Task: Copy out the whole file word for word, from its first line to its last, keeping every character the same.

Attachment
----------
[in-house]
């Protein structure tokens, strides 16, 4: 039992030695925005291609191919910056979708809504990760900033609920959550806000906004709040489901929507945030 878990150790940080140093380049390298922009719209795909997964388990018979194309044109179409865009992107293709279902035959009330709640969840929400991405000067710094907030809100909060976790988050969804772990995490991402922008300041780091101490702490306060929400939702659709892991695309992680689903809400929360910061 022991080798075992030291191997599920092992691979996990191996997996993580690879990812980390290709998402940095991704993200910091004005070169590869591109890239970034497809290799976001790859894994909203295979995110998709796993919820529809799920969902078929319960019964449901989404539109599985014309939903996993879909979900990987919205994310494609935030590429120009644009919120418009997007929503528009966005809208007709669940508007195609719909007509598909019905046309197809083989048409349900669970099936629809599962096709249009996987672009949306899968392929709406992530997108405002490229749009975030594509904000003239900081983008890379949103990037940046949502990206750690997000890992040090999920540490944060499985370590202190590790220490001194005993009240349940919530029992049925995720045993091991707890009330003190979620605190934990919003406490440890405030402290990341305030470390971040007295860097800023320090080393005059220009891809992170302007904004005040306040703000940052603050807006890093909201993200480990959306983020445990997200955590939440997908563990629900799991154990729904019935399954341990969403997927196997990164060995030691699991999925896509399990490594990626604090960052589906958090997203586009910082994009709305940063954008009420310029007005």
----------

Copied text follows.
[in-house]
């Protein structure tokens, strides 16, 4: 039992030695925005291609191919910056979708809504990760900033609920959550806000906004709040489901929507945030 878990150790940080140093380049390298922009719209795909997964388990018979194309044109179409865009992107293709279902035959009330709640969840929400991405000067710094907030809100909060976790988050969804772990995490991402922008300041780091101490702490306060929400939702659709892991695309992680689903809400929360910061 022991080798075992030291191997599920092992691979996990191996997996993580690879990812980390290709998402940095991704993200910091004005070169590869591109890239970034497809290799976001790859894994909203295979995110998709796993919820529809799920969902078929319960019964449901989404539109599985014309939903996993879909979900990987919205994310494609935030590429120009644009919120418009997007929503528009966005809208007709669940508007195609719909007509598909019905046309197809083989048409349900669970099936629809599962096709249009996987672009949306899968392929709406992530997108405002490229749009975030594509904000003239900081983008890379949103990037940046949502990206750690997000890992040090999920540490944060499985370590202190590790220490001194005993009240349940919530029992049925995720045993091991707890009330003190979620605190934990919003406490440890405030402290990341305030470390971040007295860097800023320090080393005059220009891809992170302007904004005040306040703000940052603050807006890093909201993200480990959306983020445990997200955590939440997908563990629900799991154990729904019935399954341990969403997927196997990164060995030691699991999925896509399990490594990626604090960052589906958090997203586009910082994009709305940063954008009420310029007005």